(BIVN) – There is no tsunami threat to Hawaiʻi from this morning’s distant Magnitude 7.4 earthquake in the vicinity of the Kermadec Islands, north of New Zealand.
The Pacific Tsunami Warning Center confirmed there is no tsunami threat to the Island and State of Hawaiʻi. The Hawaiʻi County Civil Defense agency repeated the message in a Thursday morning radio alert.
The U.S. Geological Survey provided this tectonic summery on the location of the earthquake this morning:
The June 18, 2020, M 7.4 Kermadec Islands region earthquake occurred as the result of shallow strike slip faulting near the Kermadec Trench where the Pacific plate begins its descent into the mantle beneath the eastern edge of the Australia plate. Focal mechanism solutions indicate that rupture occurred on a steeply dipping fault striking either to the southwest (left-lateral) or to the southeast (right-lateral). At the location of this earthquake, the Pacific plate is converging with Australia in a westward direction at a velocity of about 55 mm/yr. The focal mechanism solution and depth (about 30 km) of the event suggest that it ruptured a strike slip fault within the shallow oceanic lithosphere of the Pacific plate; the location suggests a source near the trench, within the oceanic plate near the outer rise region. While commonly plotted as points on maps, earthquakes of this size are more appropriately described as slip over a larger fault area. Strike slip events of the size of the June 18, 2020, earthquake are typically about 110×20 km (length x width).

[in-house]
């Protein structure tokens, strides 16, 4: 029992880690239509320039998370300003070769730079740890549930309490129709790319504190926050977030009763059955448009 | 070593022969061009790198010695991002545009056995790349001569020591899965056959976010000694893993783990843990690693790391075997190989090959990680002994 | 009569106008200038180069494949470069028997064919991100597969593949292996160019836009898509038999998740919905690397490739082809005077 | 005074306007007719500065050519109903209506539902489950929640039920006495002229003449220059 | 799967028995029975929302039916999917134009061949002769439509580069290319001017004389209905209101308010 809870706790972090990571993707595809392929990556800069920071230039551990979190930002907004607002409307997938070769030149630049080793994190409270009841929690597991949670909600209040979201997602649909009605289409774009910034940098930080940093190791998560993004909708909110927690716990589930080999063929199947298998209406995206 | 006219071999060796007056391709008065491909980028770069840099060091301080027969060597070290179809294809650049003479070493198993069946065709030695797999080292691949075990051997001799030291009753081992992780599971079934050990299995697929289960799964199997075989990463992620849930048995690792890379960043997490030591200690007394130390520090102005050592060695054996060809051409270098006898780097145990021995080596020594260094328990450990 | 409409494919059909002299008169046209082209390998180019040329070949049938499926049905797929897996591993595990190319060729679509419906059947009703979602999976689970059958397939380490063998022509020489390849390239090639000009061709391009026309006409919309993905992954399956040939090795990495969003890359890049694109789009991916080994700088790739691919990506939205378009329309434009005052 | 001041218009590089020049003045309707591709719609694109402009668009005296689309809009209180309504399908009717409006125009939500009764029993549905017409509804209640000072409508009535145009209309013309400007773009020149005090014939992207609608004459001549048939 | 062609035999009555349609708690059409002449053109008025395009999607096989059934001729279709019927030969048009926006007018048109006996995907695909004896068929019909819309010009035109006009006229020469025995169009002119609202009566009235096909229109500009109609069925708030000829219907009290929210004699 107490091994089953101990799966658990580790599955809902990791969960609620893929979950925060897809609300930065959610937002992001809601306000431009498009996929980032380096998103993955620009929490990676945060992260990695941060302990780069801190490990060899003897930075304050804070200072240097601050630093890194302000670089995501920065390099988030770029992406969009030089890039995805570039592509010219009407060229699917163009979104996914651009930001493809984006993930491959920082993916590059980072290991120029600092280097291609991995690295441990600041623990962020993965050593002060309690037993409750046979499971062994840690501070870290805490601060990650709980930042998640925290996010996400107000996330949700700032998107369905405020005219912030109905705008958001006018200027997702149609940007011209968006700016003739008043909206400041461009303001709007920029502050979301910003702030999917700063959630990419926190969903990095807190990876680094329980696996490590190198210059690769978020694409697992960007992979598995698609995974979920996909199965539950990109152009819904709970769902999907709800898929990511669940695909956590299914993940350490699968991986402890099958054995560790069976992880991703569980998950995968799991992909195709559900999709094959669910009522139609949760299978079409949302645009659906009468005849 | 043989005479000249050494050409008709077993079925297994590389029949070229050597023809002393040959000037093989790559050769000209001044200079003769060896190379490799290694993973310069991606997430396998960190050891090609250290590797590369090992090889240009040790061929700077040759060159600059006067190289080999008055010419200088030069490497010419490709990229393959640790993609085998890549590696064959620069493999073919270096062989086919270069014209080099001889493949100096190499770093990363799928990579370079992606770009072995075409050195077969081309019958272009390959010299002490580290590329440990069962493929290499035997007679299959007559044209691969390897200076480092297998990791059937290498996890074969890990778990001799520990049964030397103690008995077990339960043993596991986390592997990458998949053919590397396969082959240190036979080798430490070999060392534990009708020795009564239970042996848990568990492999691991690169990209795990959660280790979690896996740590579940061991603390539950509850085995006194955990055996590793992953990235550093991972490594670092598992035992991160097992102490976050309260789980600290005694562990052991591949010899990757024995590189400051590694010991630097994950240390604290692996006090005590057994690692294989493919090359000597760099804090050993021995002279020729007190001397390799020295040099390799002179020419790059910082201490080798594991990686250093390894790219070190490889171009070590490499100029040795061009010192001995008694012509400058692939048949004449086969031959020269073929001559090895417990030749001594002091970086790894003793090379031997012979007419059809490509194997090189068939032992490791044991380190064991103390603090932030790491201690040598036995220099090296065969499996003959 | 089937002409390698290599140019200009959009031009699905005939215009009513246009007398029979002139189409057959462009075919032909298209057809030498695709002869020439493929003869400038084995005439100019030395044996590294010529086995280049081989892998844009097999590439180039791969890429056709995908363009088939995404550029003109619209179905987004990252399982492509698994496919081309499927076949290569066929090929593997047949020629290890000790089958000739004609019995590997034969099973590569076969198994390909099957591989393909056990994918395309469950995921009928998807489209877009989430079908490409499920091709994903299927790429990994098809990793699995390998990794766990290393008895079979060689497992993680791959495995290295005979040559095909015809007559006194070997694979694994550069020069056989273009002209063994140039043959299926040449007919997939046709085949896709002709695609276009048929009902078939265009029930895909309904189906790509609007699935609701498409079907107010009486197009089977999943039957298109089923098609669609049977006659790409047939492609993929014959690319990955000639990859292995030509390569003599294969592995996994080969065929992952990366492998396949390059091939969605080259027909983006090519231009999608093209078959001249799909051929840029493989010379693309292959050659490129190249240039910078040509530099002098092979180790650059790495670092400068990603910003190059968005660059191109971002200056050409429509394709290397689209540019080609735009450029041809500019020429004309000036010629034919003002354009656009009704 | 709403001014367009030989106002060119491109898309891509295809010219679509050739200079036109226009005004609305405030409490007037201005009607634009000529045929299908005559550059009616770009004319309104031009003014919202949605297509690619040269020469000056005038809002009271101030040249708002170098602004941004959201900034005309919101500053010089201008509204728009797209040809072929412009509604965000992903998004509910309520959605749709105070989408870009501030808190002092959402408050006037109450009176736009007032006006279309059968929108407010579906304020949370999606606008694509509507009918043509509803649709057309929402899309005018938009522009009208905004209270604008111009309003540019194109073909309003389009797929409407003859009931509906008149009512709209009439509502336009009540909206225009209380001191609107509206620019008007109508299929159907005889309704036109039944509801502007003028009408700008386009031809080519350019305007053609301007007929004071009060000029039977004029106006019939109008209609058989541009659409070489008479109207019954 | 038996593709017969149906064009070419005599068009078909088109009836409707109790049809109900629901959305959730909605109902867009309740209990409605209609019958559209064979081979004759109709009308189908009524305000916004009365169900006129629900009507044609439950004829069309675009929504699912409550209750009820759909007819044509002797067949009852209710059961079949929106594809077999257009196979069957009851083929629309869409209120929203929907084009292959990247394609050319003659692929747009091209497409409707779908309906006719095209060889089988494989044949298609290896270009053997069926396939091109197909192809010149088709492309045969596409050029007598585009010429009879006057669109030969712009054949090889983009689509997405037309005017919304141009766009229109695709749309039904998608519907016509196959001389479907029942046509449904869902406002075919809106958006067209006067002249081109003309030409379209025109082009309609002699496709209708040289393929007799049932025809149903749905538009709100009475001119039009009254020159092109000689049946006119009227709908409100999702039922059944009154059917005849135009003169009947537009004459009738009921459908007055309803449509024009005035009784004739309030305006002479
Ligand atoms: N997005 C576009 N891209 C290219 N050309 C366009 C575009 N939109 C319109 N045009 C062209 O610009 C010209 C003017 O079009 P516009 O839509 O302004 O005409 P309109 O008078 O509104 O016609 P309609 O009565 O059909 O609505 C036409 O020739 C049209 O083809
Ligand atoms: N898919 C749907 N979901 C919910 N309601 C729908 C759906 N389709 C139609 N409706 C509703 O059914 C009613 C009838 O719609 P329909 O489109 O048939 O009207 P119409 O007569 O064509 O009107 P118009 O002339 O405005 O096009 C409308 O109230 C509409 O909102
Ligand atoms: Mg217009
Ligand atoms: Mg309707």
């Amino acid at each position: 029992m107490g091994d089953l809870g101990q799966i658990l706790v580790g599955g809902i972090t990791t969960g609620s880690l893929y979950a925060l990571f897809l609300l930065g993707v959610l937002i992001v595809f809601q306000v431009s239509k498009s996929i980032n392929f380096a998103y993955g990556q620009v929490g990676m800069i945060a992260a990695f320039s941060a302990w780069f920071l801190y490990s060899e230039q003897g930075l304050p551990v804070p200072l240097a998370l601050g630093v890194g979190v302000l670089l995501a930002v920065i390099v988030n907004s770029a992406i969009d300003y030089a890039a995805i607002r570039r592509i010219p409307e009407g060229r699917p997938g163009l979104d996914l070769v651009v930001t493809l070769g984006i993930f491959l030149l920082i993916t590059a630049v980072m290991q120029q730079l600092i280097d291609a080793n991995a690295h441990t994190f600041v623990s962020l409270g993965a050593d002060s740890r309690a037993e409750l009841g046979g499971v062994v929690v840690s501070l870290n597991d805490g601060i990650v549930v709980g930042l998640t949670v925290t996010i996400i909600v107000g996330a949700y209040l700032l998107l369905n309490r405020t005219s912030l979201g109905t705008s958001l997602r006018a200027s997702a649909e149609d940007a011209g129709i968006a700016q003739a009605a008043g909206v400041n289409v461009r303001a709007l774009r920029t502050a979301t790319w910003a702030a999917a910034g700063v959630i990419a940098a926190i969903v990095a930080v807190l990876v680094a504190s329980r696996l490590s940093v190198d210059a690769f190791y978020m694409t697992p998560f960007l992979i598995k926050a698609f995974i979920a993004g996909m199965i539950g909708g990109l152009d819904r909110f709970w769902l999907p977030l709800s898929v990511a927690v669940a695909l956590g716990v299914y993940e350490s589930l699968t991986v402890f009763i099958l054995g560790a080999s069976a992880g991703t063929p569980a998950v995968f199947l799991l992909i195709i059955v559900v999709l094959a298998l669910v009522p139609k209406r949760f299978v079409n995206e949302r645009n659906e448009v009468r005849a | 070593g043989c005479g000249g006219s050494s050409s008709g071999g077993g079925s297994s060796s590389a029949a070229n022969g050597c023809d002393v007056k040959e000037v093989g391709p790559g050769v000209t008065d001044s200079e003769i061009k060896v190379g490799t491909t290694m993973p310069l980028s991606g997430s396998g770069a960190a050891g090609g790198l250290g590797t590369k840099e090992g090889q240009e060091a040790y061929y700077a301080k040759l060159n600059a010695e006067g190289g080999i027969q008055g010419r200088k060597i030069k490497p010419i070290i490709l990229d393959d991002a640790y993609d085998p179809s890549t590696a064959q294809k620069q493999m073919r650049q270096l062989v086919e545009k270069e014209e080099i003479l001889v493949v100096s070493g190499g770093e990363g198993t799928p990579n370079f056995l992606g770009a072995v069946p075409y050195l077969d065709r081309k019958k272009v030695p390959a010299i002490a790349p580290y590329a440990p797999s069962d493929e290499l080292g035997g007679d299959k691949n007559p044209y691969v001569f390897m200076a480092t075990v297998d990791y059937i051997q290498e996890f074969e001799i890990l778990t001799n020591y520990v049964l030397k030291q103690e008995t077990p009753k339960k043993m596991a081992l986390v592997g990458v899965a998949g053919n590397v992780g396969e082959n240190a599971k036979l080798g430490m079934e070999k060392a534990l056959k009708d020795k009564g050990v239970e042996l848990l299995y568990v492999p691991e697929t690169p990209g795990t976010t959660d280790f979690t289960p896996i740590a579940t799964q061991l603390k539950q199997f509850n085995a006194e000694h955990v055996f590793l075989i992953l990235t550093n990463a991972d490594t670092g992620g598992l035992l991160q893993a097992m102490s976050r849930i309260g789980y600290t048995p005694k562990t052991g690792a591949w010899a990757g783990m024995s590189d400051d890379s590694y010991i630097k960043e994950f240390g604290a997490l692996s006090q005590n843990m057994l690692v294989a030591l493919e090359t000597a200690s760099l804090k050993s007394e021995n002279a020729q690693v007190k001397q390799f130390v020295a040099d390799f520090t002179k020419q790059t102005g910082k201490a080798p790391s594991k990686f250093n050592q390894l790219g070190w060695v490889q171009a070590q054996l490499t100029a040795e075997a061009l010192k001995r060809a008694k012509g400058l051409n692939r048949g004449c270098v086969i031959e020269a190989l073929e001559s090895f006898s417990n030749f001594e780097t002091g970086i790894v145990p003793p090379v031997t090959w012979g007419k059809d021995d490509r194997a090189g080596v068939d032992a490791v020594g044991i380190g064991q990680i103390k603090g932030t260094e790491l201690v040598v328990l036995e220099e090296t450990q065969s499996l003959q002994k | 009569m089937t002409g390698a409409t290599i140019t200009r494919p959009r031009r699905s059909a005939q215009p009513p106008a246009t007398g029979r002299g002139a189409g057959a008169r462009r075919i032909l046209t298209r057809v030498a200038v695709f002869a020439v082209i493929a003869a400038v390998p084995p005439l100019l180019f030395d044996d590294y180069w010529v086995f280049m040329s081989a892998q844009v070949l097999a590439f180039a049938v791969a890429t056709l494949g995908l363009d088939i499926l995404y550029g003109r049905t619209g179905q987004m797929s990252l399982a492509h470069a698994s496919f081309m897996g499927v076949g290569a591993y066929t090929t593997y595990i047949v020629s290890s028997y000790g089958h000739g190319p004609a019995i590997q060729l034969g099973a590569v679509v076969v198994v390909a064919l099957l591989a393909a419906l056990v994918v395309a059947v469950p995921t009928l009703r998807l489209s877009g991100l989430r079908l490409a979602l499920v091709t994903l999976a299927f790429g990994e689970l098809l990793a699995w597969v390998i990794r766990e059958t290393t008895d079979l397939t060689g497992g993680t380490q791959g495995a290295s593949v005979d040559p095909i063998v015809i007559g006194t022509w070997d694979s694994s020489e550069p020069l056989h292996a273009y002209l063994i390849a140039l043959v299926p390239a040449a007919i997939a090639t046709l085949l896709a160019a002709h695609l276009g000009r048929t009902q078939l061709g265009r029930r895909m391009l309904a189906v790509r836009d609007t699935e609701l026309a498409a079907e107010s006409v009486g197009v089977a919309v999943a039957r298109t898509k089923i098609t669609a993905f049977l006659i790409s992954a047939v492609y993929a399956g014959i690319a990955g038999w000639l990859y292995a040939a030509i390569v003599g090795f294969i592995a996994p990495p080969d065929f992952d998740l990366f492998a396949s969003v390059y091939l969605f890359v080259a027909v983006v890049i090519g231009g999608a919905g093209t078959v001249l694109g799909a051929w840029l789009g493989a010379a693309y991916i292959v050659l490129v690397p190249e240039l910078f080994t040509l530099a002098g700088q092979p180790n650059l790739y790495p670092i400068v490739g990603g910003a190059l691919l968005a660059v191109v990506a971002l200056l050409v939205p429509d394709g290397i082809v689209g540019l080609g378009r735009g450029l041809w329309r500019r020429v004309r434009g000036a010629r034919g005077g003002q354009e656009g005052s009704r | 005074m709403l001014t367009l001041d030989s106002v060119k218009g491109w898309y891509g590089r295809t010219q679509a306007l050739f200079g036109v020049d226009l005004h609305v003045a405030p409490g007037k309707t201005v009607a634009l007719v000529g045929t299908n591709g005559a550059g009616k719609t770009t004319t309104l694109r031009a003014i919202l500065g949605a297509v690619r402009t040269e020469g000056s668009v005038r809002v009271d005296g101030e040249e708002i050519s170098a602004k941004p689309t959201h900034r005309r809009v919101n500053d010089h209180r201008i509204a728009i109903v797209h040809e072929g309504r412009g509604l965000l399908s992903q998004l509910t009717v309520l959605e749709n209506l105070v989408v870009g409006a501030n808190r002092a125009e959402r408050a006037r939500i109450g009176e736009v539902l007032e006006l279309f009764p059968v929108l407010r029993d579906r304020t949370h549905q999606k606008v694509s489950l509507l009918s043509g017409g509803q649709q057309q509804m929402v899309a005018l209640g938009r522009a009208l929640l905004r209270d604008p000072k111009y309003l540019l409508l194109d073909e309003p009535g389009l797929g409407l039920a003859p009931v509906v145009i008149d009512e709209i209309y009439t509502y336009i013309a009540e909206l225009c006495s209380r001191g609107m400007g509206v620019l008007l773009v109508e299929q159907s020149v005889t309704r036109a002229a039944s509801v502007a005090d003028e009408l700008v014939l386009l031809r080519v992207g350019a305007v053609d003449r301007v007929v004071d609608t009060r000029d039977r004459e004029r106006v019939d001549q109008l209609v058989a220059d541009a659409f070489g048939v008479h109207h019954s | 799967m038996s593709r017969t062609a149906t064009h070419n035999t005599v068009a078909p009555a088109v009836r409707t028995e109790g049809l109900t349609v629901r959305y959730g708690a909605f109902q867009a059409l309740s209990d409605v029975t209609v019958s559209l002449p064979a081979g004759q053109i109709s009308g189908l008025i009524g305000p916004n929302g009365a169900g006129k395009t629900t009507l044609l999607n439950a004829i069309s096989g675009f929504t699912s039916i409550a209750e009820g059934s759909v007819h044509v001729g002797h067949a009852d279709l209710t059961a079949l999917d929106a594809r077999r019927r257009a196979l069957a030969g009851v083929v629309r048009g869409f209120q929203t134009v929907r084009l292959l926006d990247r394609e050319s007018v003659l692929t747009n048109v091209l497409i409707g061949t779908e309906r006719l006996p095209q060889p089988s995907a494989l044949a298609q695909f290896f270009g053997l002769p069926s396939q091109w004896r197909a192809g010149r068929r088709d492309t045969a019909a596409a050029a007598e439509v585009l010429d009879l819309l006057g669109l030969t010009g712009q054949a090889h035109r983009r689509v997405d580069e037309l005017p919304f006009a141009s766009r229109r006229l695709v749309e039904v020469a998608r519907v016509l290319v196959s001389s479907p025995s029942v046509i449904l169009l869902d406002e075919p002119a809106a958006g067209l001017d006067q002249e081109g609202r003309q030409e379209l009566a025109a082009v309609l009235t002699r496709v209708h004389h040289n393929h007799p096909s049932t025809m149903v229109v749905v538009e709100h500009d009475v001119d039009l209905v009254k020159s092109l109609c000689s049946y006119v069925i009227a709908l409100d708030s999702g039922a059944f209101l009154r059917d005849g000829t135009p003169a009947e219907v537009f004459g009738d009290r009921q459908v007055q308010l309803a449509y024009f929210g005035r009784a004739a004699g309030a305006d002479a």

The June 18th earthquake struck in an oceanic region with few nearby populations, approximately 650 km to north of Bay of Plenty, New Zealand. This region of the Tonga-Kermadec subduction zone experiences high levels of seismic activity, with nearly 20 events of M 6.5+ over the past half century within 250 km of the June 18 event. While M7+ earthquakes along the Kermadec Arc are generally common, this section of the subduction zone has hosted just one such event, a M 7.4 earthquake in May 2006 at an intermediate depth within the subducting Pacific slab to the west of today’s earthquake. No historic seismicity in this region is known to have resulted in damage or casualties.